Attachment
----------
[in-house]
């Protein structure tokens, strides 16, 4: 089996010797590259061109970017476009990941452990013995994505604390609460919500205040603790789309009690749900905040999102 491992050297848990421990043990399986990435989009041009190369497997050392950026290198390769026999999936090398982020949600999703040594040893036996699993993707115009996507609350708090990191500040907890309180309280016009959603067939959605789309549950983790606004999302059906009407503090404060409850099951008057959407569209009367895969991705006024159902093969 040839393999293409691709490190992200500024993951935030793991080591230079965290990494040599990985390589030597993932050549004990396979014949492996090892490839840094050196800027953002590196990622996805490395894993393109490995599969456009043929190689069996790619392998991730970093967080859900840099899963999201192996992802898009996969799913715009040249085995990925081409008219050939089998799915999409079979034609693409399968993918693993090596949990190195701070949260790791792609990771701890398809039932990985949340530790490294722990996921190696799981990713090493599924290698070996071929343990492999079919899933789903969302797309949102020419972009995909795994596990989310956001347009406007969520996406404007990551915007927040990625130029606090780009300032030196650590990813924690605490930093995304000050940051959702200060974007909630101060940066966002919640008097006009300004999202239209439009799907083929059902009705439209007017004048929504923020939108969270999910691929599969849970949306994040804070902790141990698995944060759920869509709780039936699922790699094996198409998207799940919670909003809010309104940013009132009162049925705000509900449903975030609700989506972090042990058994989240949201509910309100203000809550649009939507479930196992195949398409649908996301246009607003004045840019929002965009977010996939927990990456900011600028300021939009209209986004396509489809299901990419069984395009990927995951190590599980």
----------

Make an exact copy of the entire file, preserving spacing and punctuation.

[in-house]
């Protein structure tokens, strides 16, 4: 089996010797590259061109970017476009990941452990013995994505604390609460919500205040603790789309009690749900905040999102 491992050297848990421990043990399986990435989009041009190369497997050392950026290198390769026999999936090398982020949600999703040594040893036996699993993707115009996507609350708090990191500040907890309180309280016009959603067939959605789309549950983790606004999302059906009407503090404060409850099951008057959407569209009367895969991705006024159902093969 040839393999293409691709490190992200500024993951935030793991080591230079965290990494040599990985390589030597993932050549004990396979014949492996090892490839840094050196800027953002590196990622996805490395894993393109490995599969456009043929190689069996790619392998991730970093967080859900840099899963999201192996992802898009996969799913715009040249085995990925081409008219050939089998799915999409079979034609693409399968993918693993090596949990190195701070949260790791792609990771701890398809039932990985949340530790490294722990996921190696799981990713090493599924290698070996071929343990492999079919899933789903969302797309949102020419972009995909795994596990989310956001347009406007969520996406404007990551915007927040990625130029606090780009300032030196650590990813924690605490930093995304000050940051959702200060974007909630101060940066966002919640008097006009300004999202239209439009799907083929059902009705439209007017004048929504923020939108969270999910691929599969849970949306994040804070902790141990698995944060759920869509709780039936699922790699094996198409998207799940919670909003809010309104940013009132009162049925705000509900449903975030609700989506972090042990058994989240949201509910309100203000809550649009939507479930196992195949398409649908996301246009607003004045840019929002965009977010996939927990990456900011600028300021939009209209986004396509489809299901990419069984395009990927995951190590599980």